Definition and classification of new energy vehicles

Definition and classification of new energy vehicles

With the gradual formation of the “automobile society”, the number of cars is constantly on the rise, while resources such as oil are stretched. On the other hand, vehicles that swallow a large amount of gasoline continue to emit harmful gases and pollutants. The ultimate solution is of course not to restrict the development of the automobile industry, but to open up new energy sources to replace petroleum and develop new energy vehicles.

The definition of new energy vehicles: different countries have different formulations.
In Japan, it is often referred to as “low-pollution vehicles.” In 2001, the Ministry of Land, Infrastructure, Transport and Tourism, Ministry of Environment, and Ministry of Economy, Trade and Industry formulated the “Low-Pollution Vehicle Development and Popularization Action Plan.” The low-pollution vehicles referred to in the plan include five categories, namely: natural gas-fueled vehicles, hybrid vehicles, electric vehicles, methanol-fueled vehicles, and clean gasoline vehicles with the strictest emission and fuel efficiency restrictions.
In the United States, new energy vehicles are usually referred to as “alternative fuel vehicles.”
In China, new energy vehicles refer to vehicles that use new power systems and are completely or mainly driven by new energy sources, including plug-in hybrid (including extended range) vehicles, pure electric vehicles, and fuel cell vehicles.

Below we describe the classification of China’s new energy vehicles.
New energy vehicles include pure electric vehicles, plug-in hybrid (including extended range) vehicles, and fuel cell vehicles.

①Pure electric car
Blade electric vehicles (BEV) are vehicles that use a single battery as the energy storage power source. Pure electric vehicles use batteries to provide electrical energy to the motor and drive the motor to run, thereby driving the car to travel.

Definition and classification of new energy vehicles
Pure electric car

②Plug-in hybrid (including extended range) cars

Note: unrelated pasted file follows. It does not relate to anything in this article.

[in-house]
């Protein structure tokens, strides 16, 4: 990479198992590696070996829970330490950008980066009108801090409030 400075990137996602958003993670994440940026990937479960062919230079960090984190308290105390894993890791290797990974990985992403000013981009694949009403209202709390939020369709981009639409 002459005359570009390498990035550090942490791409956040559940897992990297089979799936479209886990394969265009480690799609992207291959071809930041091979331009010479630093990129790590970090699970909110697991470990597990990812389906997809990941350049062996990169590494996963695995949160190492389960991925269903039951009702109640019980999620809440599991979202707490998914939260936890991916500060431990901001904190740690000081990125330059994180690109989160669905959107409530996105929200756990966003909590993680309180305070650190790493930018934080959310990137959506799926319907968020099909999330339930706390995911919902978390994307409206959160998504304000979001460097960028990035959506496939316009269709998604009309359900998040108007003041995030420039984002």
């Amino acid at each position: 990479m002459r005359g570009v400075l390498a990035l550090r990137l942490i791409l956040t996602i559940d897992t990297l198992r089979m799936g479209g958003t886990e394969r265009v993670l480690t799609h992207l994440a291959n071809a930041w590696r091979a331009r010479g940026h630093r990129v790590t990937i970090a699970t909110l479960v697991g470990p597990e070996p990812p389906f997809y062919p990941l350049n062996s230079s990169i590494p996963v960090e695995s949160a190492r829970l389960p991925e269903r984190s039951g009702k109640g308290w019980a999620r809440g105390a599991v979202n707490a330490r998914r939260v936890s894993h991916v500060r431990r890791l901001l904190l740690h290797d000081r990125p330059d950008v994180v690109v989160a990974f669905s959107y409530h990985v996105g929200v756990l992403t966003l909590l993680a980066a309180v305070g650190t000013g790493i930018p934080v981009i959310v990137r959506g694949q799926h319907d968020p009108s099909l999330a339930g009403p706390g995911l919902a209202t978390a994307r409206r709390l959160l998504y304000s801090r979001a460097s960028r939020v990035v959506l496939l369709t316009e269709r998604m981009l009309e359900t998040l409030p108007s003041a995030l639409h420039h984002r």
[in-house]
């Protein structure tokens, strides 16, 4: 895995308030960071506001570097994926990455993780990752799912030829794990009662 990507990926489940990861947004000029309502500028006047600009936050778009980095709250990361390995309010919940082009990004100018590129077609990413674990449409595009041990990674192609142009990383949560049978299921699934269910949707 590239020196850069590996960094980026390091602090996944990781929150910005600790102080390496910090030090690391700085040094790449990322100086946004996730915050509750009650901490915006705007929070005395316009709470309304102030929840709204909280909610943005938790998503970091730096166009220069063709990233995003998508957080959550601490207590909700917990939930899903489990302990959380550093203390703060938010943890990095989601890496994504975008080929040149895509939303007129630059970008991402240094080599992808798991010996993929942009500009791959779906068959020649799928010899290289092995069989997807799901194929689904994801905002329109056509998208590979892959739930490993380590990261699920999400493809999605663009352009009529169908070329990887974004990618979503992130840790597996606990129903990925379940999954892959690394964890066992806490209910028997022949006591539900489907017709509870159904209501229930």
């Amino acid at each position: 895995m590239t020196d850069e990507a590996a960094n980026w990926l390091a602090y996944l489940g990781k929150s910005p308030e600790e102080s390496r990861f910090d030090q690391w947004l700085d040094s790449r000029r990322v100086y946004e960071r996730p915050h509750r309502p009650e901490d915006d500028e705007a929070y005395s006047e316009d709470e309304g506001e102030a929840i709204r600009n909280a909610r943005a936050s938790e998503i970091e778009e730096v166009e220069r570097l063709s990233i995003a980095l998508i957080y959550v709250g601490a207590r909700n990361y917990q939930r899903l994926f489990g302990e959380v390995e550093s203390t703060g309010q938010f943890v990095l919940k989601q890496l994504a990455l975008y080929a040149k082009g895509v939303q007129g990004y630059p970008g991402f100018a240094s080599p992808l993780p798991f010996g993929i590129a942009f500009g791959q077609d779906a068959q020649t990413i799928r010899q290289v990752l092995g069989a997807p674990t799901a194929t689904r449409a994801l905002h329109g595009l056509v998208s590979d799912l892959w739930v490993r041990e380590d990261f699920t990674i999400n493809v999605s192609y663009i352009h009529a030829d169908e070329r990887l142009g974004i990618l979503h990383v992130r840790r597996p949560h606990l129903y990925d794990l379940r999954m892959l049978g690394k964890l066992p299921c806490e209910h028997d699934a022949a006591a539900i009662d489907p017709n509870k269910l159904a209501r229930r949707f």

Plug-in hybrid electric vehicle (PHEV) is a new type of hybrid electric vehicle. Different from conventional hybrid vehicles that combine traditional gasoline power and electric drive, plug-in hybrid vehicles have the same drive principles and drive units as pure electric vehicles. The only difference is that the vehicle is equipped with an engine. The battery of plug-in hybrid electric vehicles is relatively large, can be charged externally, and can be used for long-distance driving in pure electric mode. When the battery is exhausted, the plug-in hybrid vehicle will then run in a hybrid mode (mainly internal combustion engine) and charge the battery in a timely manner.

Definition and classification of new energy vehicles
hybrid car

The extended-range electric vehicle is a transitional model between pure electric vehicles and hybrid electric vehicles, and has the characteristics of pure electric vehicles and hybrid electric vehicles. Range-extended electric vehicles are mainly composed of power batteries, range extenders and drive motors. The range extender is an integrated body of a small engine and generator. When the power battery is insufficient or consumed to a certain extent, the engine in the range extender starts to drive the generator to generate electricity. Part of the electric energy generated by the range extender drives the motor to propel the vehicle; part of it maintains the power of the power battery at a critical level.

③Fuel cell cars
A fuel cell electric vehicle (FCEV) is a car that uses hydrogen and oxygen in the air under the action of a catalyst to generate electrical energy through an electrochemical reaction in a fuel cell as the main power source. Fuel cell electric vehicles are essentially a kind of pure electric vehicles. The main difference lies in the working principles of power batteries. Generally speaking, fuel cells convert chemical energy into electrical energy through electrochemical reactions. The reducing agent required for electrochemical reactions generally uses hydrogen, and the oxidizer uses oxygen. Therefore, most of the earliest fuel cell electric vehicles developed directly use hydrogen fuel. The storage of hydrogen can be in the form of liquefied hydrogen, compressed hydrogen or metal hydride hydrogen storage.

Definition and classification of new energy vehicles
Fuel cell cars

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